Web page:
Trinity cross country finishes as runner-up at championships

Runners grab awards at Live Oak Park

The 2021 Southern Collegiate Athletic Conference (SCAC) cross country championships saw Trinity take team runner-up awards for both the men’s and women’s divisions, with multiple runners receiving all-conference medals for their results.

On Saturday, Oct. 30, the conference championship at San Antonio’s Live Oak Park saw cool weather throughout the morning, with temperatures never breaking 60° throughout the event. Jackets and sweatpants were common to see, but the atmosphere was electric as the first signs of fall began to appear.

Senior Abby Blackwood and first-year Will Saloney led the Tigers on the day, with juniors Elaine Kaster and Ben Whittemore in support.

Colorado College won the meet in both the men’s and women’s divisions, with first-year Elliot Singer setting a new NCAA Division III Record in the women’s 6k run. Senior Josh Fry led a 1-2-3 finish for the Colorado men, who also won the team title.

According to Blackwood, the race was a challenge that progressively got harder.

“It felt good, but definitely a challenge,” Blackwood said. “The first 2k lap of the course felt smooth, but then it got more challenging throughout. It was kind of technical [with] a bit of hills.”

Despite grabbing her best finish of the year (fourth place; her previous best was sixth), Blackwood was especially enthusiastic about the team’s performance.

“The team fought really hard, and everyone did what they needed to do. I was proud of the team,” Blackwood said.

Whittemore, who finished 10th on the course, was disappointed in his performance, despite finishing just three seconds off of a personal record pace in the 8k run (4.97mi).

“The weather was great,” Whittemore said. “The course was nice, but it just didn’t fall our way today.”

Trinity ran at six meets this season, including the SCAC Championship, with four of them being in San Antonio. Hosting a meet can have many advantages for a runner but headaches for a coach. Organizing a meet involves everything from booking a location and forming a route to hiring the staff necessary to run the event. As head cross country coach Emily Daum points out, this can sometimes be a burden rather than a blessing.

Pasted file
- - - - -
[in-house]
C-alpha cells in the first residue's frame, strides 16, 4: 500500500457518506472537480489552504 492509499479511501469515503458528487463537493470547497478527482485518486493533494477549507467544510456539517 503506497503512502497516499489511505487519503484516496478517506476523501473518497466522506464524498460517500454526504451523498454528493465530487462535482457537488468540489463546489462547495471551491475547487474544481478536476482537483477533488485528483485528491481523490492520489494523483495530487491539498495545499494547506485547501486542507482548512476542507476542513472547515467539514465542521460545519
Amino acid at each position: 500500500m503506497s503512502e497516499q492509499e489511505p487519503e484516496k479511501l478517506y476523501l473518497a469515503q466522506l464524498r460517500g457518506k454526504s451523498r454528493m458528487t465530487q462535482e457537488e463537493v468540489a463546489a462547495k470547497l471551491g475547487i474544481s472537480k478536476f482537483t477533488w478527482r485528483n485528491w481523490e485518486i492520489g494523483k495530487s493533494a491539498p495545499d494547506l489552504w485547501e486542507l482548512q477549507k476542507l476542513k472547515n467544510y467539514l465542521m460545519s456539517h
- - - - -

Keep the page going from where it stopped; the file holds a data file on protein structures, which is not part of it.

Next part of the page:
“The preparation is very challenging on the coaching staff side of things,” Daum said. “It takes time away from coaching to put on a meet.”

Just as the home-field advantage plays a role in most sports, running in a familiar environment can boost athletes. Chiefly among these benefits is the crowd, which showed out in force on Saturday. Tiger fans, including athletes on Trinity’s track and field teams, were the loudest of everyone around the finish line at Live Oak Park.

“Having all of the support we had today made a big difference,” Daum said. “There were a ton of Trinity fans here, and that definitely is part of the reason why it was worth it. It takes a lot of effort to have a meet, but the fans and the support are worth it.”

Home meets are an advantage for athletes, too, according to Blackwood.

“It’s nice to be able to sleep in your own bed the night before, and we had a lot of fans come out and support,” Blackwood said. “It’s always nice to have a lot of Tiger fans and support with people cheering you on through the race, especially when you’re in the middle of a cross country race wanting to have it over with as quickly as possible. It was great not having to travel so much and be able to have fans come out and support us.”